While some DNA evidence indicates Nebbiolo may have originated in Lombardy, but most believe it is an indigenous fixture to Piedmont. Pliny the Elder is thought to have described a Nebbiolo based wine in the 1st century. He doesn’t directly name the grape directly, but his analogies bear strong similarities to the flavor profile that is typical of Nebbiolo based wines.
Nebbiolo is known for being a very finicky grape variety. It blossoms early, making it vulnerable to frost, and ripens very late, in almost wintery conditions. It’s extremely susceptible to bad weather in the Spring and Fall. Fortunately for Nebbiolo, it has natural resistances to mildewing and rot, as it is always harvested in the foggy Piedmontese Autumn season (not so coincidentally, if you dissect the name Nebbiolo, to nebbia, this gives the Italian word for fog). This rich, deep, and mysterious grape makes some of Italy’s most beloved wine. Order now! Buy this iconic wine from our online shop, our delivery is very fast, our price is reasonable and your sale is always a guaranteed purchase.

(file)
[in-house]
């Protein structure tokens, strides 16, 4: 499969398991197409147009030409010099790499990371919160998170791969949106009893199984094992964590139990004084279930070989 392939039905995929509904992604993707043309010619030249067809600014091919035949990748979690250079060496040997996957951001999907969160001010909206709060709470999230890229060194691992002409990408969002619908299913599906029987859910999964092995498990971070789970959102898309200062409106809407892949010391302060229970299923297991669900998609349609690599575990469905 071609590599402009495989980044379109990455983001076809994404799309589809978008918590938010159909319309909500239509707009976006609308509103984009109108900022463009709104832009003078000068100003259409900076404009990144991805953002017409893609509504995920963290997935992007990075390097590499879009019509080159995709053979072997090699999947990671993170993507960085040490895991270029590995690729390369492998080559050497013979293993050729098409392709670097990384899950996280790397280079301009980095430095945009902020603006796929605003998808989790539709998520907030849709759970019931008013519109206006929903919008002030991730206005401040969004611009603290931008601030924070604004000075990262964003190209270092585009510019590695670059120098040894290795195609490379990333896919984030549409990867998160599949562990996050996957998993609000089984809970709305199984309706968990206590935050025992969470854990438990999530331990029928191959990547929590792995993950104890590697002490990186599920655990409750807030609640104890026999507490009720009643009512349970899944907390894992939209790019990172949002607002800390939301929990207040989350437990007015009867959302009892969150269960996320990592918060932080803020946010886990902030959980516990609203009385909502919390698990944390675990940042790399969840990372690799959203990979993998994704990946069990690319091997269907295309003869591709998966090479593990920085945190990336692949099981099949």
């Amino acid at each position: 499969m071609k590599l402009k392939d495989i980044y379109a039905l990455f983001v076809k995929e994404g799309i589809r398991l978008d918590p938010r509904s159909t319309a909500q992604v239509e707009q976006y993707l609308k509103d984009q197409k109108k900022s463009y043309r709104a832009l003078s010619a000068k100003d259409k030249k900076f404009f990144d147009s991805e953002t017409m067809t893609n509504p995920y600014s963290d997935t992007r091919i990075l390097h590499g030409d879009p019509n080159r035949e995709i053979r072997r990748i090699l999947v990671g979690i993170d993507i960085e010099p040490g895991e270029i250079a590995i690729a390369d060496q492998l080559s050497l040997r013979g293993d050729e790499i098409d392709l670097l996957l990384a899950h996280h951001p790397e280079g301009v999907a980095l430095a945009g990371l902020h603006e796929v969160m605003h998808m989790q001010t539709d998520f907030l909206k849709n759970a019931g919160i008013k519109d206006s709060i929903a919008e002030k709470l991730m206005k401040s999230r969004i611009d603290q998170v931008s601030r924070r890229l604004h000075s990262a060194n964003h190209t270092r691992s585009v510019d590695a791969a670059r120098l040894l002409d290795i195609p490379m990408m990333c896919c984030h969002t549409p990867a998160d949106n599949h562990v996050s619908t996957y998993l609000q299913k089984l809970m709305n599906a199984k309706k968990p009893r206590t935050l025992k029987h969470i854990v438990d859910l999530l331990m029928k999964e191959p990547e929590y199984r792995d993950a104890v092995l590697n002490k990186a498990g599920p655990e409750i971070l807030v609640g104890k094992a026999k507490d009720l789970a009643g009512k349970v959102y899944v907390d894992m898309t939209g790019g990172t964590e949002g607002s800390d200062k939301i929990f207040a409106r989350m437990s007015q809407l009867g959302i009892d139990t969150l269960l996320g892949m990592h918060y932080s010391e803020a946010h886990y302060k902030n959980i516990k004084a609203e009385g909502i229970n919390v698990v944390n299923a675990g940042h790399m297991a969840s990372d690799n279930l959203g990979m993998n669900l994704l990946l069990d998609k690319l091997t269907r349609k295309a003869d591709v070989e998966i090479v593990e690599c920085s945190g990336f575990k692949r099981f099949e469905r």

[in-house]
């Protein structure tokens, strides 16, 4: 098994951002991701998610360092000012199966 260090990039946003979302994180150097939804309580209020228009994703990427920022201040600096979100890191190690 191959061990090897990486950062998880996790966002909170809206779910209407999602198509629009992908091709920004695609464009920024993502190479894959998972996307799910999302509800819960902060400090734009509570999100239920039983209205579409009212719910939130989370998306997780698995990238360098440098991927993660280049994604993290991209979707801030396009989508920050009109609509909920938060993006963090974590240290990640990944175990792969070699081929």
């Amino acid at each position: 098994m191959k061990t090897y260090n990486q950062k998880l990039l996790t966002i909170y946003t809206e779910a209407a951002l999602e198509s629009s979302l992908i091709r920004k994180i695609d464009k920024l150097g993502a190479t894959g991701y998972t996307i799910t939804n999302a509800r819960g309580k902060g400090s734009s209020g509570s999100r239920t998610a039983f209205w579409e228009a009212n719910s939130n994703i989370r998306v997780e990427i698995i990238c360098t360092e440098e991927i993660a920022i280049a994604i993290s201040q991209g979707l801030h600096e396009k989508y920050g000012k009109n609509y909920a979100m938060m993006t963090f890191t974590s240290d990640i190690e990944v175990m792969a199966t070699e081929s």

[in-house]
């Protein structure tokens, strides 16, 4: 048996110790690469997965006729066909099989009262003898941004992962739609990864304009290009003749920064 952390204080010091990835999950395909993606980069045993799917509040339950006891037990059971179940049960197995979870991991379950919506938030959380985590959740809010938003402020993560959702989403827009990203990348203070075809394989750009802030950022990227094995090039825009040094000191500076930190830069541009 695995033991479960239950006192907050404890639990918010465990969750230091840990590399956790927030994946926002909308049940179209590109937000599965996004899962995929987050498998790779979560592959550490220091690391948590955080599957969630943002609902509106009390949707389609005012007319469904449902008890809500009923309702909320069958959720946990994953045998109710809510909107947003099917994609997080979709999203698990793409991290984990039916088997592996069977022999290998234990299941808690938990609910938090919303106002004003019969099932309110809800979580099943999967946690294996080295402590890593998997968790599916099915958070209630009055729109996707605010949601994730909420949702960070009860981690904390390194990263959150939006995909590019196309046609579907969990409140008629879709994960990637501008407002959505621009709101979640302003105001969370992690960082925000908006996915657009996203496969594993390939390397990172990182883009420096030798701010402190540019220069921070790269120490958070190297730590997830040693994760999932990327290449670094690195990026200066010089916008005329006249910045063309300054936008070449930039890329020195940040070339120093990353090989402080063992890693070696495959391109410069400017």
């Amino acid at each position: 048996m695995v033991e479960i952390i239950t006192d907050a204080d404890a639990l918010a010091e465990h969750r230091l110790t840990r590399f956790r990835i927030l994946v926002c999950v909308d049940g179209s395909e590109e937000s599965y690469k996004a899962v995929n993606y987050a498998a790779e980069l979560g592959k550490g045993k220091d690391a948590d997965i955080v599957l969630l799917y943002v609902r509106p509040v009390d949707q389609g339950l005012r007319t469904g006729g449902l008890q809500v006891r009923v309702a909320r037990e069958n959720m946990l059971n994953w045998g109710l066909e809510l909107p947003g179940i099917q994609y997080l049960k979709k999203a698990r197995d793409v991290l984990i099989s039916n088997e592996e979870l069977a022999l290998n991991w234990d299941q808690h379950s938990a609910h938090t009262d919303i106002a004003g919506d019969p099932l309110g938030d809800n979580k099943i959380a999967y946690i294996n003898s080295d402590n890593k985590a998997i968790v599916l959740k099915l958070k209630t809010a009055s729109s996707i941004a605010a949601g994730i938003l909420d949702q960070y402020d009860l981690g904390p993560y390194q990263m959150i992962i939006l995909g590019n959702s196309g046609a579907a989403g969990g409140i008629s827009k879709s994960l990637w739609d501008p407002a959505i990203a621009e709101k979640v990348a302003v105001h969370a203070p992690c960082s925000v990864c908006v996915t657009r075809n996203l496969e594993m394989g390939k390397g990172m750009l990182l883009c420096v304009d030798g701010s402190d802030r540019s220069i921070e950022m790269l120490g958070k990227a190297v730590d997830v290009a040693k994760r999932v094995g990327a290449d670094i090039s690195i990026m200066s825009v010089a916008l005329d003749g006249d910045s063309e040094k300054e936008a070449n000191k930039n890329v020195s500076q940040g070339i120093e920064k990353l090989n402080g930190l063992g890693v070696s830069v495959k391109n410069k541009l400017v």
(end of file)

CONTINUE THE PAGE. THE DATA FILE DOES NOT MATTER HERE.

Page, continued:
Historically Nebbiolo is mentioned by name as of 1268, and is called Nibiol. It was recorded as growing in Rivoli near Turin. Later in 1303, there is reference to Nebiolo, from a producer in the Roero district. The Italian jurist Pietro Crescenzi describes an excellent wine made from Nubiola, in his 1304 treatise: Liber Ruralium Commodorum. According to 15th century law, in what is considered the current Barolo zone, there was a wide range of penalties for cutting down a Nebbiolo vine. The penalties ranged from being fined, to removal of the right hand, to hanging (though this was only for repeat offenders). Despite is scrupulous nature in the vineyard Nebbolio is grown internationally. There are wineries in Mexico, Argentina, United States, Chile, Uruguay, Brazil, New Zealand, South Africa, and Australia.